War Game. Bristol Old Vic
This production of War Game was the perfect example of how to stage a one person play. Although with Rebecca Marie Loxton on stage working the music and sound effects at a desk tucked in the corner technically there was a cast of two.
Robin Hemmings as Will gave an excellent performance as the young country lad volunteering to fight for King and Country in 1914. He did exceptionally well with a range of characters to portray, from the German footballers, his fellow village football team mates, a Sergeant Major and the recruiting officers.
Using basic props of hats and coats he stretched his elastic face into a series of comic contortions like a living cartoon figure. At one moment playing football, then racing to catch a train and at another moment waving to peasant girls in Flanders fields.
Full of energy and with a clear voice he also mimed and used his body to indicate bayoneting soldiers, latrine duty and the precious moment of opening a letter.
Director Toby Hulse created a neat balance between the comedy of youthful exuberance to the misery of the trenches but never lecturing or seeking the phoney pity of so many First World War events being organised this year with their poppies, Royalty, military and political cliques claiming the moral high ground despite their continuing complicity in war.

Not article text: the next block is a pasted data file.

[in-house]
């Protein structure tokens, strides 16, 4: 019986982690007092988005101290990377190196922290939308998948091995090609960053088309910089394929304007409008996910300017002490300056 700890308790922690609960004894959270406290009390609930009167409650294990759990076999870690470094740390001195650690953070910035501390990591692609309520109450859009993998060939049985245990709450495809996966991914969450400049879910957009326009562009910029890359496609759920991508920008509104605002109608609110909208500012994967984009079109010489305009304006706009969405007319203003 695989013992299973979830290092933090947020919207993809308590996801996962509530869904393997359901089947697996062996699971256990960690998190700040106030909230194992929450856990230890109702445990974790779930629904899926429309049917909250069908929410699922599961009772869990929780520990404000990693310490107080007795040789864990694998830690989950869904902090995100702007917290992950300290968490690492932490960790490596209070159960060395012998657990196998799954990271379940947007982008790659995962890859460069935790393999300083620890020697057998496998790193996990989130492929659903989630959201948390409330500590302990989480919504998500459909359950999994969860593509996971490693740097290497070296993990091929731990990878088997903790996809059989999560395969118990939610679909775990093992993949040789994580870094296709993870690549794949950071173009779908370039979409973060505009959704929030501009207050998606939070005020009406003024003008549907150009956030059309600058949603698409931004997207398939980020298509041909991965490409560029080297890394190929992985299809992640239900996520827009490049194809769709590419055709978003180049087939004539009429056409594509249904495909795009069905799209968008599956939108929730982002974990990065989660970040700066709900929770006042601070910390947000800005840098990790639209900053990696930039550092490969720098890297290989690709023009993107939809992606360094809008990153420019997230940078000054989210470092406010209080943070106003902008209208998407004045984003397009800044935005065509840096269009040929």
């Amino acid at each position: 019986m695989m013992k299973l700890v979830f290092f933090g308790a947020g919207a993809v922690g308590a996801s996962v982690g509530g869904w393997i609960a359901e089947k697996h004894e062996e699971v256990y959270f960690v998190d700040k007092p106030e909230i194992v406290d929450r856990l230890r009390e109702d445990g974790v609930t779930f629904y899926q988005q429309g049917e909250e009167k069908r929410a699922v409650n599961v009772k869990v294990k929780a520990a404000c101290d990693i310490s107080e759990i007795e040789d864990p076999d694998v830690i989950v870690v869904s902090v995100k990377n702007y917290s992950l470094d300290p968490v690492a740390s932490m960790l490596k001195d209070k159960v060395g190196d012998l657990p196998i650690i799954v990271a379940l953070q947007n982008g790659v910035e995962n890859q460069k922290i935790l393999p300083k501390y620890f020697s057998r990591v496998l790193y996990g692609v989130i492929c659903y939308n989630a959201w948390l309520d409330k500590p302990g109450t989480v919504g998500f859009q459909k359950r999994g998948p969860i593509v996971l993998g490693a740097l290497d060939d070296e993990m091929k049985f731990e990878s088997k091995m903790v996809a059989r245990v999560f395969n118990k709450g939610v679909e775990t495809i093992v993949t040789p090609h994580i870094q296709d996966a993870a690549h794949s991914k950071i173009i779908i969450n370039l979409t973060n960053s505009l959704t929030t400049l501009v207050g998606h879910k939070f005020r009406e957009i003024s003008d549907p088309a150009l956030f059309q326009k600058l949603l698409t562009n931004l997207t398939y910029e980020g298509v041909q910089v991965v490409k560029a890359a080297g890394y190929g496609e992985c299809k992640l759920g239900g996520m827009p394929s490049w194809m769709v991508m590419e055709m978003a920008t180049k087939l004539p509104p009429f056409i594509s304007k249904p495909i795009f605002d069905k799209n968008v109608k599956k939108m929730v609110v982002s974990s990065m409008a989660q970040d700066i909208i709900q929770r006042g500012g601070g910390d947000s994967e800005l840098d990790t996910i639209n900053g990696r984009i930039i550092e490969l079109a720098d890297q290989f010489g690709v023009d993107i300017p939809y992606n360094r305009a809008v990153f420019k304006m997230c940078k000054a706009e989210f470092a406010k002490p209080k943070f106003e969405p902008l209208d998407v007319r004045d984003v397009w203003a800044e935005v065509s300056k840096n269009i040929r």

Song, physical theatre, evocative light and sound that blended into a production that ebbed and flowed with emotion, action and storytelling. This was a joy to watch.
And from the start Hemmings included the audience into the play encouraging them to take part in firing practice, sing along with him, take penalties in the football matches and even share a bag of peppermints.
Private Peaceful worked on the same level of the story of doomed youth – a concept that all older children and teenagers easily connect with – but War Game inspired by Michael Foreman’s novella moved the idea onto another level.
Played out on Susannah Henry’s bandage and wooden pole designed set, with a packed studio audience of which half were in their teens the 60 minute drama never dragged but still kept the poignancy that one expected for a story of war stopping briefly for the innocence of a playground kickabout.
Harry Mottram 5 Stars